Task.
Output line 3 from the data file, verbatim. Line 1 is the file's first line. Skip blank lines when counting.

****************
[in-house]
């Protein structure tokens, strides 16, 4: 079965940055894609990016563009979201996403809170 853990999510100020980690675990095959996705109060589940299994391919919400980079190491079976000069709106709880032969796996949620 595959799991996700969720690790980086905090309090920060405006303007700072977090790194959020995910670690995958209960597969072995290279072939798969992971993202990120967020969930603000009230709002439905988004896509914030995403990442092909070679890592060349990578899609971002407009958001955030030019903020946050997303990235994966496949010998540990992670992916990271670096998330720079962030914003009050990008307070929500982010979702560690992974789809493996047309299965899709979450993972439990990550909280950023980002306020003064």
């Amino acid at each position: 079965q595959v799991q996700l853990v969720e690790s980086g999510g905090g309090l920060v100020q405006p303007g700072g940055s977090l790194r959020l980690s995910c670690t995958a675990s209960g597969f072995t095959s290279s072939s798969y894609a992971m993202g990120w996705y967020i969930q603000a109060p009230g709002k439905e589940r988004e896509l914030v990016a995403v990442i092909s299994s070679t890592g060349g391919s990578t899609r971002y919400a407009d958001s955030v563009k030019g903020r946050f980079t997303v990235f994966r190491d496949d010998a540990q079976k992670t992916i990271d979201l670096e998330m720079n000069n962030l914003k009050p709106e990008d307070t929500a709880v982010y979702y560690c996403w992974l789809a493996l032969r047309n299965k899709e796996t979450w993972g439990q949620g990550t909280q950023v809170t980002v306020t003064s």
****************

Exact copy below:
């Amino acid at each position: 079965q595959v799991q996700l853990v969720e690790s980086g999510g905090g309090l920060v100020q405006p303007g700072g940055s977090l790194r959020l980690s995910c670690t995958a675990s209960g597969f072995t095959s290279s072939s798969y894609a992971m993202g990120w996705y967020i969930q603000a109060p009230g709002k439905e589940r988004e896509l914030v990016a995403v990442i092909s299994s070679t890592g060349g391919s990578t899609r971002y919400a407009d958001s955030v563009k030019g903020r946050f980079t997303v990235f994966r190491d496949d010998a540990q079976k992670t992916i990271d979201l670096e998330m720079n000069n962030l914003k009050p709106e990008d307070t929500a709880v982010y979702y560690c996403w992974l789809a493996l032969r047309n299965k899709e796996t979450w993972g439990q949620g990550t909280q950023v809170t980002v306020t003064s």